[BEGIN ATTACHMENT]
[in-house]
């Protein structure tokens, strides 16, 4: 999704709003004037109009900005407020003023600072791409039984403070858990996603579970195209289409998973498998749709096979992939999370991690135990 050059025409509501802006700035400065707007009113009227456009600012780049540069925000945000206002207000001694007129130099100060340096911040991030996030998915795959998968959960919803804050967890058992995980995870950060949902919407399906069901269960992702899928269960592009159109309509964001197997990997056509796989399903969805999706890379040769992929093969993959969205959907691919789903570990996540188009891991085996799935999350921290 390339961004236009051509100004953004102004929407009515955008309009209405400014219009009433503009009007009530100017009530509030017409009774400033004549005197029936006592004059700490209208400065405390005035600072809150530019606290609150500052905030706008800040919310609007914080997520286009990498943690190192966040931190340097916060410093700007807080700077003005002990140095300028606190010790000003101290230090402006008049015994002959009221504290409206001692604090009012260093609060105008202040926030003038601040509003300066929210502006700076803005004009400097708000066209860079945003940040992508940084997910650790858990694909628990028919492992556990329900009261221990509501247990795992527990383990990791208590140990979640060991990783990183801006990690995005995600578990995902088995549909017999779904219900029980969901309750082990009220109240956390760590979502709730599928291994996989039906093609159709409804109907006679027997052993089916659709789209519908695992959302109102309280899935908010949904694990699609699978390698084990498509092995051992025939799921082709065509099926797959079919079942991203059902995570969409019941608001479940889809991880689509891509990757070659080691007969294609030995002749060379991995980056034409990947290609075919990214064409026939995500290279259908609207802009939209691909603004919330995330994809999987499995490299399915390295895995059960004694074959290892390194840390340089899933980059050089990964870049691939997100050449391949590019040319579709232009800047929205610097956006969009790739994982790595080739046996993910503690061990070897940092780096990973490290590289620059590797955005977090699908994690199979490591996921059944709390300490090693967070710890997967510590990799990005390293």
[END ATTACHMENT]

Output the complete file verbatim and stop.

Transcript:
[in-house]
């Protein structure tokens, strides 16, 4: 999704709003004037109009900005407020003023600072791409039984403070858990996603579970195209289409998973498998749709096979992939999370991690135990 050059025409509501802006700035400065707007009113009227456009600012780049540069925000945000206002207000001694007129130099100060340096911040991030996030998915795959998968959960919803804050967890058992995980995870950060949902919407399906069901269960992702899928269960592009159109309509964001197997990997056509796989399903969805999706890379040769992929093969993959969205959907691919789903570990996540188009891991085996799935999350921290 390339961004236009051509100004953004102004929407009515955008309009209405400014219009009433503009009007009530100017009530509030017409009774400033004549005197029936006592004059700490209208400065405390005035600072809150530019606290609150500052905030706008800040919310609007914080997520286009990498943690190192966040931190340097916060410093700007807080700077003005002990140095300028606190010790000003101290230090402006008049015994002959009221504290409206001692604090009012260093609060105008202040926030003038601040509003300066929210502006700076803005004009400097708000066209860079945003940040992508940084997910650790858990694909628990028919492992556990329900009261221990509501247990795992527990383990990791208590140990979640060991990783990183801006990690995005995600578990995902088995549909017999779904219900029980969901309750082990009220109240956390760590979502709730599928291994996989039906093609159709409804109907006679027997052993089916659709789209519908695992959302109102309280899935908010949904694990699609699978390698084990498509092995051992025939799921082709065509099926797959079919079942991203059902995570969409019941608001479940889809991880689509891509990757070659080691007969294609030995002749060379991995980056034409990947290609075919990214064409026939995500290279259908609207802009939209691909603004919330995330994809999987499995490299399915390295895995059960004694074959290892390194840390340089899933980059050089990964870049691939997100050449391949590019040319579709232009800047929205610097956006969009790739994982790595080739046996993910503690061990070897940092780096990973490290590289620059590797955005977090699908994690199979490591996921059944709390300490090693967070710890997967510590990799990005390293």